There is an even more suitable data structure: the Fibonacci heap. This data structure guarantees the following runtimes:

  • Extracting the smallest entry: TextractMinimum = O(log n)
  • Inserting an entry: Tinsert = O(1)
  • Reducing the cost: TdecreaseKey = O(1)

So here we have two parts with constant time. Let's put the parameters into the general formula O(n · (Tem+Ti) + m · Tdk):

O(n · log n + m)

For the special case m ∈ O(n), the formula simplifies to:

O(n · log n) – for m ∈ O(n)

In terms of the time complexity of the overall algorithm, the Fibonacci heap gives us no advantage. What does the runtime look like in practice?

Runtime With Fibonacci Heap

Unfortunately, the JDK does not include a Fibonacci heap. Instead, I use the Fibonacci Heap implementation by Keith Schwarz.

I did not copy this class and the corresponding A* implementation into my repository for copyright reasons. You can download the class at the given link and write an AStarWithFibonacciHeap yourself for practice.

Using the Fibonacci heap, I get the following measurements:

Time complexity of the A* algorithm with a Fibonacci Heap
Time complexity of the A* algorithm with a Fibonacci Heap

The A* algorithm is slightly faster with the FibonacciHeap than with the TreeSet.

Time Complexity – Summary

The following table summarizes the time complexity of the A* algorithm depending on the data structure used:

Data structureTemTiTdkGeneral
time complexity
Time complexity
for m ∈ O(n)
PriorityQueueO(log n)O(log n)O(n)O(n · log n + m · n)O(n²)
TreeSetO(log n)O(log n)O(log n)O(n · log n + m · log n)O(n · log n)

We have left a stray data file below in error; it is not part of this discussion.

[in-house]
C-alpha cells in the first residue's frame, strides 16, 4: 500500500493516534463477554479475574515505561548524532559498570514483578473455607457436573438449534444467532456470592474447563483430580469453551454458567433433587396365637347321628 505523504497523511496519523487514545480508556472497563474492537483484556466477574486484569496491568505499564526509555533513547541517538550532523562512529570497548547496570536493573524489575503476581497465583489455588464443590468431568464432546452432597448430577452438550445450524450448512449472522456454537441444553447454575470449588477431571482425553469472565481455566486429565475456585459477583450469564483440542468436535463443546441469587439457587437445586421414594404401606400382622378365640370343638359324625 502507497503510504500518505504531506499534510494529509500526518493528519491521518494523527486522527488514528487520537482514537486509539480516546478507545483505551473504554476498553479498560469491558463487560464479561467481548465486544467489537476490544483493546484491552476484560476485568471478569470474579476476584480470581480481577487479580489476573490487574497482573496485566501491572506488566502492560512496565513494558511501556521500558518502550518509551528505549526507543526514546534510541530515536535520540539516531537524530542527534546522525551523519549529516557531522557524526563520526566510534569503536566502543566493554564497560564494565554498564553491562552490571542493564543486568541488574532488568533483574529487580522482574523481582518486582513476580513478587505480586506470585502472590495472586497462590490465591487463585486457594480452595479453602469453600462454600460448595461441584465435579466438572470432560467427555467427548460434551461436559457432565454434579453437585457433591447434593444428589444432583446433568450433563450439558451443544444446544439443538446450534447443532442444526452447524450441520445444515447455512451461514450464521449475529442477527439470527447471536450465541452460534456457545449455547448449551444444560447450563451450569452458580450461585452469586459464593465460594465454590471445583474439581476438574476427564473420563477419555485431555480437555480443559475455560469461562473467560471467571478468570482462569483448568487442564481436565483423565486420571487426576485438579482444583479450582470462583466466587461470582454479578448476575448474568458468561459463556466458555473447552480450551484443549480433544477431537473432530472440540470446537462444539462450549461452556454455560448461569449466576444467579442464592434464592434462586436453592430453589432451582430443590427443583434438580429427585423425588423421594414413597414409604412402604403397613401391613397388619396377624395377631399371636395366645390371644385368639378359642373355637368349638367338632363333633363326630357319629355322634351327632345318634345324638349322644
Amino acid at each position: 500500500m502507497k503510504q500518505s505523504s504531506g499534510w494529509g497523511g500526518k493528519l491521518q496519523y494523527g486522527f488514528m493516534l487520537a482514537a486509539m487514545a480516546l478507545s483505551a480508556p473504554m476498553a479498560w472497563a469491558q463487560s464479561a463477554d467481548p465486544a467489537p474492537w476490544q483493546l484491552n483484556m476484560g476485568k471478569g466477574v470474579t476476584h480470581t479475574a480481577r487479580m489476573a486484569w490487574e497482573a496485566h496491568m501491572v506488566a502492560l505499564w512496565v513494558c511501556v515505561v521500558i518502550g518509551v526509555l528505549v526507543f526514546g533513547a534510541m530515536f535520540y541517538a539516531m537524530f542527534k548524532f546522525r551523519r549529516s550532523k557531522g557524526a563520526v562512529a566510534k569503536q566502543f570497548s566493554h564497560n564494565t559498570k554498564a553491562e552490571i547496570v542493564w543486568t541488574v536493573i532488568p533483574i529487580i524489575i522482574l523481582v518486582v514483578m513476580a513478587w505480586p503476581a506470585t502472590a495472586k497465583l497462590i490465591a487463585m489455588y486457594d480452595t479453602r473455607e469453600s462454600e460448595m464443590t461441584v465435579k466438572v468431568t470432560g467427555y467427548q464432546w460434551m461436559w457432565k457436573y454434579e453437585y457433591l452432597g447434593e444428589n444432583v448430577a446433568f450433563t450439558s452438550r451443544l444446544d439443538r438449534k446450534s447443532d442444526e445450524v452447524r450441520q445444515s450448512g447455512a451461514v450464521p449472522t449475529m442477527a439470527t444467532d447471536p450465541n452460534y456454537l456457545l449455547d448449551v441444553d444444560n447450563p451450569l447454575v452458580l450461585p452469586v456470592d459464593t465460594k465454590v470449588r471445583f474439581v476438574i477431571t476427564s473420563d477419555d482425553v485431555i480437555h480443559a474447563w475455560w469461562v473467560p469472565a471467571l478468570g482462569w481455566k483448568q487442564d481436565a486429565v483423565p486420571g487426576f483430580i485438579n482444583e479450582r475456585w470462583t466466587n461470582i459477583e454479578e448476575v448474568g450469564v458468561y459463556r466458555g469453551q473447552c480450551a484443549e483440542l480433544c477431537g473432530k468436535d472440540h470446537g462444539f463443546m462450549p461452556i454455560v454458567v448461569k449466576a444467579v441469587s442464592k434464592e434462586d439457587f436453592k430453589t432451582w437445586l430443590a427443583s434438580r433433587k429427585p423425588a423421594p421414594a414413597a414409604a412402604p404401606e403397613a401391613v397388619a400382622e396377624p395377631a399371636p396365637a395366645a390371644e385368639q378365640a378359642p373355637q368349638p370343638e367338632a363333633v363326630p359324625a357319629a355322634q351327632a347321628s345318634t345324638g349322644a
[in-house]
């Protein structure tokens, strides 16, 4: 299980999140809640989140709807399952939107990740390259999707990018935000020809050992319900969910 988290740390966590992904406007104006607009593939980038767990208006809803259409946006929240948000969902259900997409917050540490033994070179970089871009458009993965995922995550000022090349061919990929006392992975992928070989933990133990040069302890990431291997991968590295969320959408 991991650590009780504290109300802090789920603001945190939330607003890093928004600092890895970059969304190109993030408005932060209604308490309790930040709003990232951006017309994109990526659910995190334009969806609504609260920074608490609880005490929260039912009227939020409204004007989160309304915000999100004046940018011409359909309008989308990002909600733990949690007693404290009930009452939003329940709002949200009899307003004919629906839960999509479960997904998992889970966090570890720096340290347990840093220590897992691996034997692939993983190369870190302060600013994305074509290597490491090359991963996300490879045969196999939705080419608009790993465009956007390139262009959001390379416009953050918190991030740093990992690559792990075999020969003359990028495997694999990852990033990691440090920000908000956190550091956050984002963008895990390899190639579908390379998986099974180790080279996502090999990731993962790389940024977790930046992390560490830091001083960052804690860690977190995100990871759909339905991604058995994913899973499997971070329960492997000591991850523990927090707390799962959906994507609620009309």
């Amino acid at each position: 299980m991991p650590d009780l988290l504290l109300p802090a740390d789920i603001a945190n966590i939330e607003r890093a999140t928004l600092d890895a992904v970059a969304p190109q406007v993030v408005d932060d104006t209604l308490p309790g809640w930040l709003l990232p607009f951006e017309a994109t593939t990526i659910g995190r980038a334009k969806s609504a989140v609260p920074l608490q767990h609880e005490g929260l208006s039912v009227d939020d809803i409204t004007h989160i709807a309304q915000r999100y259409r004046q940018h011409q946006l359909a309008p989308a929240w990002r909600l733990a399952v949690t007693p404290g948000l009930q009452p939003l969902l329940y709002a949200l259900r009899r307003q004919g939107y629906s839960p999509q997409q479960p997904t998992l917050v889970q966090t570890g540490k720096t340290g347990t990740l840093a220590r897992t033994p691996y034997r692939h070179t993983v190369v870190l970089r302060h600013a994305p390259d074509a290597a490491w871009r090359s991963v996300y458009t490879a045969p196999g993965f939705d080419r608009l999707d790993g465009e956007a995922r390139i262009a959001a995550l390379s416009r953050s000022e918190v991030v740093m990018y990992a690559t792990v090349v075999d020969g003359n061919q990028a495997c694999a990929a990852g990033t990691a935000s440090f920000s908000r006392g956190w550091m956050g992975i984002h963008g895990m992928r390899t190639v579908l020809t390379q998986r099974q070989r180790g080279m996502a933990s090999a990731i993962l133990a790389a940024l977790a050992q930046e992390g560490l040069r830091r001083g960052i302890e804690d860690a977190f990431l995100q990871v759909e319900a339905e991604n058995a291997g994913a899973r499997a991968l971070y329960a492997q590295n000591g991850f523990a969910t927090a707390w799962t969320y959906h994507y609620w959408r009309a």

FibonacciHeapO(log n)O(1)O(1)O(n · log n + m)O(n · log n)

Time Complexity A* Algorithm vs. Dijkstra's Algorithm

The time complexity classes in A* are the same as in Dijkstra. But what about the running times?

In the following diagram, in addition to the runtimes measured above, you can see those of Dijkstra's algorithm from the previous article:

Time complexity of the A* algorithm compared with Dijkstra's algorithm
Time complexity of the A* algorithm compared with Dijkstra's algorithm

The runtimes are significantly better with the A* algorithm (between a factor of 2 and 4). However, this is not a generally valid statement. Whether and to what extent A* is faster than Dijkstra depends strongly on the graph's structure. For street maps, A* is usually significantly faster.

In a labyrinth, where the shortest often leads away from the destination, things can look quite different.

Summary and Outlook

This article has shown with an example, with an informal description, and with Java source code, how the A* algorithm works.

To determine the time complexity, we first developed a general Landau notation and then concretized it for the TreeSet, PriorityQueue, and FibonacciHeap data structures.

The time complexities correspond to those of Dijkstra's algorithm; the running times are clearly better with A* than with Dijkstra. Thus, if we can define a heuristic function and the fastest path usually leads roughly in the goal's direction, the A* algorithm is always preferable.

Preview: Bellman-Ford Algorithm

However, there are also situations where neither Dijkstra nor A* is a suitable algorithm: If there are edges with negative weights, Dijkstra and A* will ignore them if they followed a node to which the cost is higher than that of an already discovered path to the destination.

How can negative edge weights exist in reality (and not only in a constructed mathematical model)? And how to solve the shortest path problem in such a case? That's what you will learn in the next article about the Bellman-Ford algorithm.